Lean has a long history in manufacturing, but over the last couple of decades, we’ve seen it increasingly applied to the service industry.
Lean is about looking at processes from the customer’s perspective and taking out ‘waste’ - activities that add no value for the customer. And companies investing in Lean have benefited from reduced costs and happier customers.
In this blog post, we take a closer look at the ins and outs of applying Lean to the service industry.
Lean is easy to apply in the manufacturing industry. You have a product that is being produced over and again, where all the customer sees from placing their order, is the finished product right at the end of the process.
In the service industry, there is no physical product going through the process. Instead, it’s the customer who goes through the process. The customer sees and feels each transaction, from enquiry to service delivery, with each step being slightly different from one customer to the next. If there is a defect in the manufacturing process, the customer won’t see it as it will be reworked before it gets to the customer. But, in the service industry, defects or delays can impact the customer directly.
For example, in the healthcare industry, an error in processing the results of a blood test may mean a much longer wait time for results. Or, in the hospitality industry, if the waiter writes down your food order incorrectly, you may not get your food until long after everyone has eaten. The point is, the processes are much more visible and have a greater impact on the customer.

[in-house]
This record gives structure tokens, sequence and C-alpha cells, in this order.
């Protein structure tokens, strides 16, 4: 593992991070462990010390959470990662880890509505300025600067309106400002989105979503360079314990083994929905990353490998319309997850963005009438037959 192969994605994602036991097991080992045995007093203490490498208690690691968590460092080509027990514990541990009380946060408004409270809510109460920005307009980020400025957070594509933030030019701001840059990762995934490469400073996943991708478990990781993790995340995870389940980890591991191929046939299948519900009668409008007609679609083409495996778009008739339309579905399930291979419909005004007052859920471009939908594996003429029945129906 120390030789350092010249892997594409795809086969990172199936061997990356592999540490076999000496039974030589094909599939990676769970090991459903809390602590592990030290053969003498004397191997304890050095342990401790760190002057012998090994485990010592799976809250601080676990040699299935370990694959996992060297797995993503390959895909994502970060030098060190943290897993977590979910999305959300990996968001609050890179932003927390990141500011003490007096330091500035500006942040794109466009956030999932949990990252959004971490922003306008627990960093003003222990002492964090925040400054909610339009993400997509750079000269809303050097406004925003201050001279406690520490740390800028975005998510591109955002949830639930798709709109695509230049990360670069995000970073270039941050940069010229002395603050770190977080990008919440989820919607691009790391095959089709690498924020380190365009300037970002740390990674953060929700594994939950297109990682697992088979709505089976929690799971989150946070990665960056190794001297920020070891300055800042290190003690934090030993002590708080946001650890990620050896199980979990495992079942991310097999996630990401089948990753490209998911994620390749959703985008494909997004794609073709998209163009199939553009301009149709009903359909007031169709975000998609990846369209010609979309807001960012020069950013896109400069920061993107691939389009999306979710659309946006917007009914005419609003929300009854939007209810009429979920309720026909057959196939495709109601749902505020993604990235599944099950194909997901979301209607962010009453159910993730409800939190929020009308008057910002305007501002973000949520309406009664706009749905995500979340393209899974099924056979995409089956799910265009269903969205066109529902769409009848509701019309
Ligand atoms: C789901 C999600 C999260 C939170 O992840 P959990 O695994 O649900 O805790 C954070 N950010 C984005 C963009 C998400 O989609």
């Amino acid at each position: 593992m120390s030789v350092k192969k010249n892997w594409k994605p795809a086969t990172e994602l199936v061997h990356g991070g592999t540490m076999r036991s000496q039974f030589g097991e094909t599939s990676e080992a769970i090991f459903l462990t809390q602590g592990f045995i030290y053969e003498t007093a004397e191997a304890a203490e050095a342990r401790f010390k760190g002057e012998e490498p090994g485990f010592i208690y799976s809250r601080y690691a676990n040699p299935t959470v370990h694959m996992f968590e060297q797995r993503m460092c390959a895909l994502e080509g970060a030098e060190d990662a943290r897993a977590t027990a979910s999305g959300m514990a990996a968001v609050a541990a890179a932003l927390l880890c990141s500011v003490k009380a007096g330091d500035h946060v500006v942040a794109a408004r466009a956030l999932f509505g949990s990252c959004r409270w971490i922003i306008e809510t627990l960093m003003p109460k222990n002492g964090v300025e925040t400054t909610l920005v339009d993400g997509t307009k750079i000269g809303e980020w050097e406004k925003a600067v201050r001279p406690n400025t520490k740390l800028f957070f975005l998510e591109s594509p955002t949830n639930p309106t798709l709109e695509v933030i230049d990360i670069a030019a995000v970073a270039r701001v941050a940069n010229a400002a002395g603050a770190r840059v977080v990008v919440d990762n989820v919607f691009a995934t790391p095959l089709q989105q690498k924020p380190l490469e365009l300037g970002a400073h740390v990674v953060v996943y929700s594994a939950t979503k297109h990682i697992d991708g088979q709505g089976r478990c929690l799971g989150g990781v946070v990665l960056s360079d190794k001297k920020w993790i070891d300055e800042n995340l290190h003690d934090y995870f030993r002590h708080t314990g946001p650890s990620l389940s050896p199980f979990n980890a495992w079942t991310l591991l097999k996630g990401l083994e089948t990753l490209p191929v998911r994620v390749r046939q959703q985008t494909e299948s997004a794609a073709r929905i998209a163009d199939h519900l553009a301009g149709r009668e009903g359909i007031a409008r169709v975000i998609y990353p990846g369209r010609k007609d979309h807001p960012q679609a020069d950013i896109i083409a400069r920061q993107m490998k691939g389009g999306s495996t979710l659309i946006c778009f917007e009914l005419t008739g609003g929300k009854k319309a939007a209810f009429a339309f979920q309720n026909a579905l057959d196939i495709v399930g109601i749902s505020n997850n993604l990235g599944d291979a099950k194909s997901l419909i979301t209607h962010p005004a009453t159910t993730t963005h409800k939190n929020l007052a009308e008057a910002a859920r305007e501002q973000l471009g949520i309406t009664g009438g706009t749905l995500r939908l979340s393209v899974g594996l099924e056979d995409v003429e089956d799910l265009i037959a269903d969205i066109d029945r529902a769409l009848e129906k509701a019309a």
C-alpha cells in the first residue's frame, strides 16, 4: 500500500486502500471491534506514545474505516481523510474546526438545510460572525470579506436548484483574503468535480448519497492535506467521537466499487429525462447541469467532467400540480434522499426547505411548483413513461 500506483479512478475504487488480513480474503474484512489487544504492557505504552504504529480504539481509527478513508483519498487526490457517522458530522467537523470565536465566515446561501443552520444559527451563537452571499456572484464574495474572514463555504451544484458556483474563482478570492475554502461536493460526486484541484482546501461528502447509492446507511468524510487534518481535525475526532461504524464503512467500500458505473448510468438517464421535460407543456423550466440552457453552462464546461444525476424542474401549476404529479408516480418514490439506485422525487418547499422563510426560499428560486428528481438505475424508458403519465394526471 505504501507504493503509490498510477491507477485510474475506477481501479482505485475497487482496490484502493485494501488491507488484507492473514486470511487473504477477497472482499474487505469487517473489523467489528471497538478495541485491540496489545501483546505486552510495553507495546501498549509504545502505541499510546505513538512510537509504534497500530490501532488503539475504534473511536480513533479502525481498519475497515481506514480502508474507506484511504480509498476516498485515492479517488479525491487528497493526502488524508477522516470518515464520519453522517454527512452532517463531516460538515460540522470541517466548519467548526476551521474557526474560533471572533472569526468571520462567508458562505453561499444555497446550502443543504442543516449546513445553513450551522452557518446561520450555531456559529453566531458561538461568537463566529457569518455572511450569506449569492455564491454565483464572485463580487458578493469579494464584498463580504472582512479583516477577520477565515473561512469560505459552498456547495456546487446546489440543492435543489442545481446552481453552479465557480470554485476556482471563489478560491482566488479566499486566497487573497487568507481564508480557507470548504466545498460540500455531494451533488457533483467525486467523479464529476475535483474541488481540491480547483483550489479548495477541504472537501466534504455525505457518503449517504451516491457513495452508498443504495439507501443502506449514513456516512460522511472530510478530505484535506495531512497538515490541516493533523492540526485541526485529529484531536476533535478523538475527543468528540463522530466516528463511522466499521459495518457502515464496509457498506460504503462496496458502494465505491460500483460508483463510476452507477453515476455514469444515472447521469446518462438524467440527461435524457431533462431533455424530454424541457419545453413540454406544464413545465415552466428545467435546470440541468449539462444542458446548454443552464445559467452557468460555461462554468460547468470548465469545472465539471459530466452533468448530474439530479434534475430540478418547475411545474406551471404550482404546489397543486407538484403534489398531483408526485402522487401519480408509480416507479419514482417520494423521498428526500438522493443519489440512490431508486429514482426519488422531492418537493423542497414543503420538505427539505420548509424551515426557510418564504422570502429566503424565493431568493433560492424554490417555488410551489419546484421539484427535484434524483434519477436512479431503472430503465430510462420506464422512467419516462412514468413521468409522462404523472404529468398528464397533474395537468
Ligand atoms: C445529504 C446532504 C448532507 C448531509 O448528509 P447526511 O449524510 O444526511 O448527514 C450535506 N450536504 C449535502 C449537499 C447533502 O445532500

The last point to make here is that in the service industry, waste is much harder to spot. So, companies have to map out processes, analyse each task, and talk to customers about their touch-points so they can see how the processes actually work.
Today’s marketplace is marred by intense competition and changing consumer perceptions. People have been conditioned to expect high levels of service, so it’s crucial that your company is responsive to their needs. This requires maintaining high standards at each customer touch point, and being flexible to meet the wide variation of needs of customers.
One issue for service organisations is customer facing and back office operations not being responsive as customers expect. They can be slow, error-prone and sometimes show little empathy when communicating with customers, who have varying needs. Think about your own experience of interacting with the healthcare system or with your broadband provider.
The beauty of Lean is that it looks at your processes from a customer perspective by shining a light on their needs, eliminating errors and delays, and guiding employees to show more empathy when the need arises. This all leads to improved customer satisfaction, more referrals for your services, and growth for your business.